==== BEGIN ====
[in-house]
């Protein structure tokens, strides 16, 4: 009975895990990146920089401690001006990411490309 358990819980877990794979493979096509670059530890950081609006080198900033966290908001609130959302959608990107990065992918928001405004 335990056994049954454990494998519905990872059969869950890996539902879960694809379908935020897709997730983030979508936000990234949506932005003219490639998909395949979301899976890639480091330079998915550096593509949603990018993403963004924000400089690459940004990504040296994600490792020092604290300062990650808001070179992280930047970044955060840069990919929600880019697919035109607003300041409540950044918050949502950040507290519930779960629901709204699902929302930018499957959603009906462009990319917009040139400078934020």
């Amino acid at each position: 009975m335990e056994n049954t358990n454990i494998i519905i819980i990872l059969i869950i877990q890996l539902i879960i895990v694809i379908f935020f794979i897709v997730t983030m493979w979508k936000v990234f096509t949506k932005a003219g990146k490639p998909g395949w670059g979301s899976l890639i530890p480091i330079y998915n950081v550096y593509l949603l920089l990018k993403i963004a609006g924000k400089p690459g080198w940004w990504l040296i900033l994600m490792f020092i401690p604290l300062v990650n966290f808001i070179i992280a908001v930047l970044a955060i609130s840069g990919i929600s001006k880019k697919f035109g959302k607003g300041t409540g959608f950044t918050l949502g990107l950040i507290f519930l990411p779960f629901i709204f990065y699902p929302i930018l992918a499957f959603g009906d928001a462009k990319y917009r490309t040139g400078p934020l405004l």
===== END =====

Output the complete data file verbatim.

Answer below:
[in-house]
């Protein structure tokens, strides 16, 4: 009975895990990146920089401690001006990411490309 358990819980877990794979493979096509670059530890950081609006080198900033966290908001609130959302959608990107990065992918928001405004 335990056994049954454990494998519905990872059969869950890996539902879960694809379908935020897709997730983030979508936000990234949506932005003219490639998909395949979301899976890639480091330079998915550096593509949603990018993403963004924000400089690459940004990504040296994600490792020092604290300062990650808001070179992280930047970044955060840069990919929600880019697919035109607003300041409540950044918050949502950040507290519930779960629901709204699902929302930018499957959603009906462009990319917009040139400078934020």
């Amino acid at each position: 009975m335990e056994n049954t358990n454990i494998i519905i819980i990872l059969i869950i877990q890996l539902i879960i895990v694809i379908f935020f794979i897709v997730t983030m493979w979508k936000v990234f096509t949506k932005a003219g990146k490639p998909g395949w670059g979301s899976l890639i530890p480091i330079y998915n950081v550096y593509l949603l920089l990018k993403i963004a609006g924000k400089p690459g080198w940004w990504l040296i900033l994600m490792f020092i401690p604290l300062v990650n966290f808001i070179i992280a908001v930047l970044a955060i609130s840069g990919i929600s001006k880019k697919f035109g959302k607003g300041t409540g959608f950044t918050l949502g990107l950040i507290f519930l990411p779960f629901i709204f990065y699902p929302i930018l992918a499957f959603g009906d928001a462009k990319y917009r490309t040139g400078p934020l405004l």